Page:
# Optimizing MATLAB Loop

I have the following code in matlab and since the matrices are huge it takes more than one hour. I wanted to know where the bottle neck is and if there is any way to optimize this and make it faster.

...

for j = 1:1:2500

if (getappdata(h, 'canceling'))     %Cancel waitbar
break;
end

waitbar((j * dz)/max, h, 'Calc.');

H = (stp * H')';
Intn((j)+1, :) = H .* conj(H);

xs2 = - lp(j);
xe2 = lp(j);

for m = 1:1:4097

if (x(m) < xs) && (x(m) >= start)
n(m) = 1;
elseif (x(m) > xe) && (x(m) <= ende)
n(m) = 1;
elseif (x(m) > xs2 && x(m) < xe2)
n(m) = 1;
else
n(m) = 0;
end
end

in = [(k0^2 * (n.^2 - nbar^2) - 2 * 1/stepx^2), (ran2 + 1/stepx^2 - ran2), (ran2 + 1/stepx^2 - ran2)];
P = sparse(zl, sp, in);

N = P/(2*k) + P^2/(4*k^3);
N = sparse(N);

D = eye(length(H)) + 3*P/(4*k^2) + P^2/(16*k^4);
D = sparse(D);

stp = (D + 1i*dz/2 * N)/(D - 1i*dz/2 * N);

end


where dz,xs,xe,xs2,xe2,max are Inetegers. H, x and lp are arrays of type double with 4000, 4000 and 10,000 elements. Intn is a two dimentional matrix 10,000 x 4000.

## migrated from stackoverflow.comApr 25 '17 at 10:50

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• First use the profiler to measure the time each line of code takes, then get back to us with the actual operation you want to speed up. – Adriaan Apr 25 '17 at 10:23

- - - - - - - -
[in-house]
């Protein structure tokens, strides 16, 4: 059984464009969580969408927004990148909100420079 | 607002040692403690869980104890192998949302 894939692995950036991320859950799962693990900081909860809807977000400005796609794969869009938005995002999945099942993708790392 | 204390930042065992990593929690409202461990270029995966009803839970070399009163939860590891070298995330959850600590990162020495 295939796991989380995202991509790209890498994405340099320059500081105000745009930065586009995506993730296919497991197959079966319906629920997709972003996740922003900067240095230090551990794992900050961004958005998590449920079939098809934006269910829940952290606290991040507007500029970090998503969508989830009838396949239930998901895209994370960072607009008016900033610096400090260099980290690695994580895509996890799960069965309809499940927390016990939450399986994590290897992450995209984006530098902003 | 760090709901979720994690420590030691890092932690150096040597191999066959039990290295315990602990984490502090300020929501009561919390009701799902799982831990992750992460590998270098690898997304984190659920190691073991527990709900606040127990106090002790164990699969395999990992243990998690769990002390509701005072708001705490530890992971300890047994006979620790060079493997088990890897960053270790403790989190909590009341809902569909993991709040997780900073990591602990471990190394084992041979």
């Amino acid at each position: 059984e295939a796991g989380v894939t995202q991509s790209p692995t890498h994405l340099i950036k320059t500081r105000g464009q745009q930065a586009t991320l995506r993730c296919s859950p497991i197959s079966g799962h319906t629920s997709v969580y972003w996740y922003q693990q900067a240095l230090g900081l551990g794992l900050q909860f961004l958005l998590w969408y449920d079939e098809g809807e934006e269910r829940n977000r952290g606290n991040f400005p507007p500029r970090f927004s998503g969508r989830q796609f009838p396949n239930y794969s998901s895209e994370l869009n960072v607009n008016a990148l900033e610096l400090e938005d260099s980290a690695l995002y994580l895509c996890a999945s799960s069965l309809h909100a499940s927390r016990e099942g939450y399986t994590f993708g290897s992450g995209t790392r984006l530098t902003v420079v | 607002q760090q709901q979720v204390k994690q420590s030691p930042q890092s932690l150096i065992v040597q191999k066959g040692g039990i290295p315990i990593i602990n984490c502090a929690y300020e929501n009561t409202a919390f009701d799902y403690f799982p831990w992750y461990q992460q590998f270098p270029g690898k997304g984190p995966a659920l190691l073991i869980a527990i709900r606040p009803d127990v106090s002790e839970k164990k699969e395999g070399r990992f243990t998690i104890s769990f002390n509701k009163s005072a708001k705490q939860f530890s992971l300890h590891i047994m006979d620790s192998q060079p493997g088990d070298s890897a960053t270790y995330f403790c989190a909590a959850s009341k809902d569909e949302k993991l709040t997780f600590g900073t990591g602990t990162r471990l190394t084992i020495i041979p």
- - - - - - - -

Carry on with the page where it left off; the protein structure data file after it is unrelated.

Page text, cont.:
• My suggestion would be profiler as well, but also get rid of the waitbar stuff - why waste time on that especially on such a fine step. Also replace the for m loop with logical indexing. – Adrian Apr 25 '17 at 10:26
• I am trying to use the profiler but it takes so long that I thought maybe there is an obvious time consuming action that I dont know about. @Adriaan Everything is allocated before the loop. – dieKoderin Apr 25 '17 at 12:18
• You should change the title to describe what your code does, not what you want out of the review, as the current title describes basically every MATLAB question asked here on Code Review. Have a look at our help center and "How do I ask a good question?". – Graipher Apr 25 '17 at 13:37
• You can use the profiler. Just change for i = 1:1:2500 to for i = 1:50, or even for i = 1:5. The bottleneck should be the same place regardless of the number of iterations. – Stewie Griffin Aug 29 '17 at 6:00

Profiler

I want to know where the bottle neck is... Use the profiler to find out, then you will know which specific lines to tackle. Note: the profiler itself will slow things down, so remember to turn it off when you are finished profiling.

Optimising code:

• You can get rid of needless operations like + ran2 - ran2, won't make a big difference but cleans things up.

% old
in = [(k0^2 * (n.^2 - nbar^2) - 2 * 1/stepx^2), (ran2 + 1/stepx^2 - ran2), (ran2 + 1/stepx^2 - ran2)];
% new
in = [(k0^2 * (n.^2 - nbar^2) - 2 * 1/stepx^2), 1/stepx^2, 1/stepx^2];

• There are several things which don't change in your loop (like stepx), which should have their calculations taken outside the loop.

stepx2 = 1/stepx^2;
for j = 1:2500
...
in = [(k0^2 * (n.^2 - nbar^2) - 2 * stepx2), stepx2, stepx2];
...